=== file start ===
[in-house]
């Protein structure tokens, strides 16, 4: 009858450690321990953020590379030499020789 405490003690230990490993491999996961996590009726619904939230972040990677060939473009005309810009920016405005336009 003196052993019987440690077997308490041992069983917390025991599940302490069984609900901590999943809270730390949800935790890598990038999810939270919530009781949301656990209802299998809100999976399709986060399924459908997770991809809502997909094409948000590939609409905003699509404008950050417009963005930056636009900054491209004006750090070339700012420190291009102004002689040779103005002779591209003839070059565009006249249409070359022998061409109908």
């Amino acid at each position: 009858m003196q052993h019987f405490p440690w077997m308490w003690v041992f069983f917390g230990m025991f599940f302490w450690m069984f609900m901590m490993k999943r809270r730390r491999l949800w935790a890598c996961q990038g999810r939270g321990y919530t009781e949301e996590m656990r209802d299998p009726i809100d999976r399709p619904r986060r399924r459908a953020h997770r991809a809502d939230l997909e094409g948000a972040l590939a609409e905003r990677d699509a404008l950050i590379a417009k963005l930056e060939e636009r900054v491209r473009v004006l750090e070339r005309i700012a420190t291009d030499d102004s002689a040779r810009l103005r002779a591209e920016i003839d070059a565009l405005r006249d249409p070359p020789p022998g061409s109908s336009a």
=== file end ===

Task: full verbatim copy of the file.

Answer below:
[in-house]
């Protein structure tokens, strides 16, 4: 009858450690321990953020590379030499020789 405490003690230990490993491999996961996590009726619904939230972040990677060939473009005309810009920016405005336009 003196052993019987440690077997308490041992069983917390025991599940302490069984609900901590999943809270730390949800935790890598990038999810939270919530009781949301656990209802299998809100999976399709986060399924459908997770991809809502997909094409948000590939609409905003699509404008950050417009963005930056636009900054491209004006750090070339700012420190291009102004002689040779103005002779591209003839070059565009006249249409070359022998061409109908």
């Amino acid at each position: 009858m003196q052993h019987f405490p440690w077997m308490w003690v041992f069983f917390g230990m025991f599940f302490w450690m069984f609900m901590m490993k999943r809270r730390r491999l949800w935790a890598c996961q990038g999810r939270g321990y919530t009781e949301e996590m656990r209802d299998p009726i809100d999976r399709p619904r986060r399924r459908a953020h997770r991809a809502d939230l997909e094409g948000a972040l590939a609409e905003r990677d699509a404008l950050i590379a417009k963005l930056e060939e636009r900054v491209r473009v004006l750090e070339r005309i700012a420190t291009d030499d102004s002689a040779r810009l103005r002779a591209e920016i003839d070059a565009l405005r006249d249409p070359p020789p022998g061409s109908s336009a």